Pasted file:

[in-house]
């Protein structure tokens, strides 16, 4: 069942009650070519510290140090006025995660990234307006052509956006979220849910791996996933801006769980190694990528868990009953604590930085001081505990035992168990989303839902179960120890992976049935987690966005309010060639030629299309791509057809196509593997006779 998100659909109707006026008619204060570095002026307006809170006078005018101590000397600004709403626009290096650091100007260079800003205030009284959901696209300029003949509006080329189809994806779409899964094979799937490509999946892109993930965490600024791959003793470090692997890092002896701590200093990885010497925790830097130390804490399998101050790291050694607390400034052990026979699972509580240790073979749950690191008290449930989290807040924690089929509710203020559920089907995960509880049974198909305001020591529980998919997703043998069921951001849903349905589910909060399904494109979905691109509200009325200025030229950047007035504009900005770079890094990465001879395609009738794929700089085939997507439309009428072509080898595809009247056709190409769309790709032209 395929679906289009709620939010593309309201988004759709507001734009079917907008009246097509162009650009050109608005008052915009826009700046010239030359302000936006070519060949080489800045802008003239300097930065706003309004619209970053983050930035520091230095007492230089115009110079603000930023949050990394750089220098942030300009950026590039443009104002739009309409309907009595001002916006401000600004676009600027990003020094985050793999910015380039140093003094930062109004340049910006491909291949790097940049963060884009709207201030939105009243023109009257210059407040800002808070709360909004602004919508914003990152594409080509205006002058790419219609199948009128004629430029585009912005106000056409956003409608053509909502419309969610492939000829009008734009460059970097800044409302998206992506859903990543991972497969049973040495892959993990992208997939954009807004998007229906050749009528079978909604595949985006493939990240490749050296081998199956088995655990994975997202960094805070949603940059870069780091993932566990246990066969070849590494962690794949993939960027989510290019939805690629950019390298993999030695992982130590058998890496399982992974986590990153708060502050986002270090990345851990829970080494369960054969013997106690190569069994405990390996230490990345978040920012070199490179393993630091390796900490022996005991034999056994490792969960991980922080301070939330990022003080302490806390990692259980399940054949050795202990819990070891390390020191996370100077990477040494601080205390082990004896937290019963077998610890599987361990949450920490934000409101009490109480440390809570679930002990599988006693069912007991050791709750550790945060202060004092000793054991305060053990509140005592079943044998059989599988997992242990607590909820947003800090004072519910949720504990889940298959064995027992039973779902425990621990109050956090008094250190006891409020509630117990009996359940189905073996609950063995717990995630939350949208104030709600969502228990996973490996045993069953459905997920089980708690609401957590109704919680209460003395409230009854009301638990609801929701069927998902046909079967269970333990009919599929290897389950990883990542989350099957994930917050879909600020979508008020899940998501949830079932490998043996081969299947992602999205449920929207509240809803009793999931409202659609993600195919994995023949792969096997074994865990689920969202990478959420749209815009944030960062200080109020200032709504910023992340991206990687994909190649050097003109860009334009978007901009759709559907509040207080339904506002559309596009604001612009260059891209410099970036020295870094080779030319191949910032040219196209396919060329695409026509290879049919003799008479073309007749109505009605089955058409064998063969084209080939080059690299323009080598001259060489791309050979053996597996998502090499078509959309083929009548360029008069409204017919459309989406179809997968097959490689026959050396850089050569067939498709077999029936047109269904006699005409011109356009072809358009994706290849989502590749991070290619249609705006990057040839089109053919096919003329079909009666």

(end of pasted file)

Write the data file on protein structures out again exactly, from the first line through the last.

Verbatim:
[in-house]
């Protein structure tokens, strides 16, 4: 069942009650070519510290140090006025995660990234307006052509956006979220849910791996996933801006769980190694990528868990009953604590930085001081505990035992168990989303839902179960120890992976049935987690966005309010060639030629299309791509057809196509593997006779 998100659909109707006026008619204060570095002026307006809170006078005018101590000397600004709403626009290096650091100007260079800003205030009284959901696209300029003949509006080329189809994806779409899964094979799937490509999946892109993930965490600024791959003793470090692997890092002896701590200093990885010497925790830097130390804490399998101050790291050694607390400034052990026979699972509580240790073979749950690191008290449930989290807040924690089929509710203020559920089907995960509880049974198909305001020591529980998919997703043998069921951001849903349905589910909060399904494109979905691109509200009325200025030229950047007035504009900005770079890094990465001879395609009738794929700089085939997507439309009428072509080898595809009247056709190409769309790709032209 395929679906289009709620939010593309309201988004759709507001734009079917907008009246097509162009650009050109608005008052915009826009700046010239030359302000936006070519060949080489800045802008003239300097930065706003309004619209970053983050930035520091230095007492230089115009110079603000930023949050990394750089220098942030300009950026590039443009104002739009309409309907009595001002916006401000600004676009600027990003020094985050793999910015380039140093003094930062109004340049910006491909291949790097940049963060884009709207201030939105009243023109009257210059407040800002808070709360909004602004919508914003990152594409080509205006002058790419219609199948009128004629430029585009912005106000056409956003409608053509909502419309969610492939000829009008734009460059970097800044409302998206992506859903990543991972497969049973040495892959993990992208997939954009807004998007229906050749009528079978909604595949985006493939990240490749050296081998199956088995655990994975997202960094805070949603940059870069780091993932566990246990066969070849590494962690794949993939960027989510290019939805690629950019390298993999030695992982130590058998890496399982992974986590990153708060502050986002270090990345851990829970080494369960054969013997106690190569069994405990390996230490990345978040920012070199490179393993630091390796900490022996005991034999056994490792969960991980922080301070939330990022003080302490806390990692259980399940054949050795202990819990070891390390020191996370100077990477040494601080205390082990004896937290019963077998610890599987361990949450920490934000409101009490109480440390809570679930002990599988006693069912007991050791709750550790945060202060004092000793054991305060053990509140005592079943044998059989599988997992242990607590909820947003800090004072519910949720504990889940298959064995027992039973779902425990621990109050956090008094250190006891409020509630117990009996359940189905073996609950063995717990995630939350949208104030709600969502228990996973490996045993069953459905997920089980708690609401957590109704919680209460003395409230009854009301638990609801929701069927998902046909079967269970333990009919599929290897389950990883990542989350099957994930917050879909600020979508008020899940998501949830079932490998043996081969299947992602999205449920929207509240809803009793999931409202659609993600195919994995023949792969096997074994865990689920969202990478959420749209815009944030960062200080109020200032709504910023992340991206990687994909190649050097003109860009334009978007901009759709559907509040207080339904506002559309596009604001612009260059891209410099970036020295870094080779030319191949910032040219196209396919060329695409026509290879049919003799008479073309007749109505009605089955058409064998063969084209080939080059690299323009080598001259060489791309050979053996597996998502090499078509959309083929009548360029008069409204017919459309989406179809997968097959490689026959050396850089050569067939498709077999029936047109269904006699005409011109356009072809358009994706290849989502590749991070290619249609705006990057040839089109053919096919003329079909009666």